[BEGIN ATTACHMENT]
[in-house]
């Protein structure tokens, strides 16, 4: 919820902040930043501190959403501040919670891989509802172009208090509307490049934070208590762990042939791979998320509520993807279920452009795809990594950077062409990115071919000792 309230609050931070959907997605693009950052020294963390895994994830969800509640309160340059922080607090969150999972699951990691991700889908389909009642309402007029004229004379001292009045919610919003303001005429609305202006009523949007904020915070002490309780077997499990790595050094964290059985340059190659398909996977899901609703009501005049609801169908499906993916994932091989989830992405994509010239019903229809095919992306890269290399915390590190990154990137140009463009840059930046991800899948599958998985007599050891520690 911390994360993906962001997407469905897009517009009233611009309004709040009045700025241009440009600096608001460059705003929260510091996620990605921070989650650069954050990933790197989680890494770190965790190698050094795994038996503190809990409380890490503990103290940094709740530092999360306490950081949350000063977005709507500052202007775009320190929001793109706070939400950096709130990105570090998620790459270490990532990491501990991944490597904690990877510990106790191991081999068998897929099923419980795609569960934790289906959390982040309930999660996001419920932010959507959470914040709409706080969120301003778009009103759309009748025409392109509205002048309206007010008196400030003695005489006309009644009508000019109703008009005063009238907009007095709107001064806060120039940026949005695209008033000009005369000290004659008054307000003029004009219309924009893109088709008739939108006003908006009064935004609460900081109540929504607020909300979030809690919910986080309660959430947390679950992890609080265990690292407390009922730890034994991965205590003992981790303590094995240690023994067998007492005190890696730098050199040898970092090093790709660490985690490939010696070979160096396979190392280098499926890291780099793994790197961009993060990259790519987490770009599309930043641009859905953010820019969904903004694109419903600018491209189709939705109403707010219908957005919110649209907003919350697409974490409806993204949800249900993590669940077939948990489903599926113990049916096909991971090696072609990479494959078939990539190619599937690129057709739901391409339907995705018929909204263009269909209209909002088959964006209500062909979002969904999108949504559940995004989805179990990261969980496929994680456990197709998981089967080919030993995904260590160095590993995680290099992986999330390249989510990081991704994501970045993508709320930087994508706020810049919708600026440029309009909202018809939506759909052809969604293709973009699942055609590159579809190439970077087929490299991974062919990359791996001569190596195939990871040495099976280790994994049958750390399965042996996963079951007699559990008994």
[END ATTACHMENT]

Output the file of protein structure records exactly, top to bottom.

[in-house]
């Protein structure tokens, strides 16, 4: 919820902040930043501190959403501040919670891989509802172009208090509307490049934070208590762990042939791979998320509520993807279920452009795809990594950077062409990115071919000792 309230609050931070959907997605693009950052020294963390895994994830969800509640309160340059922080607090969150999972699951990691991700889908389909009642309402007029004229004379001292009045919610919003303001005429609305202006009523949007904020915070002490309780077997499990790595050094964290059985340059190659398909996977899901609703009501005049609801169908499906993916994932091989989830992405994509010239019903229809095919992306890269290399915390590190990154990137140009463009840059930046991800899948599958998985007599050891520690 911390994360993906962001997407469905897009517009009233611009309004709040009045700025241009440009600096608001460059705003929260510091996620990605921070989650650069954050990933790197989680890494770190965790190698050094795994038996503190809990409380890490503990103290940094709740530092999360306490950081949350000063977005709507500052202007775009320190929001793109706070939400950096709130990105570090998620790459270490990532990491501990991944490597904690990877510990106790191991081999068998897929099923419980795609569960934790289906959390982040309930999660996001419920932010959507959470914040709409706080969120301003778009009103759309009748025409392109509205002048309206007010008196400030003695005489006309009644009508000019109703008009005063009238907009007095709107001064806060120039940026949005695209008033000009005369000290004659008054307000003029004009219309924009893109088709008739939108006003908006009064935004609460900081109540929504607020909300979030809690919910986080309660959430947390679950992890609080265990690292407390009922730890034994991965205590003992981790303590094995240690023994067998007492005190890696730098050199040898970092090093790709660490985690490939010696070979160096396979190392280098499926890291780099793994790197961009993060990259790519987490770009599309930043641009859905953010820019969904903004694109419903600018491209189709939705109403707010219908957005919110649209907003919350697409974490409806993204949800249900993590669940077939948990489903599926113990049916096909991971090696072609990479494959078939990539190619599937690129057709739901391409339907995705018929909204263009269909209209909002088959964006209500062909979002969904999108949504559940995004989805179990990261969980496929994680456990197709998981089967080919030993995904260590160095590993995680290099992986999330390249989510990081991704994501970045993508709320930087994508706020810049919708600026440029309009909202018809939506759909052809969604293709973009699942055609590159579809190439970077087929490299991974062919990359791996001569190596195939990871040495099976280790994994049958750390399965042996996963079951007699559990008994």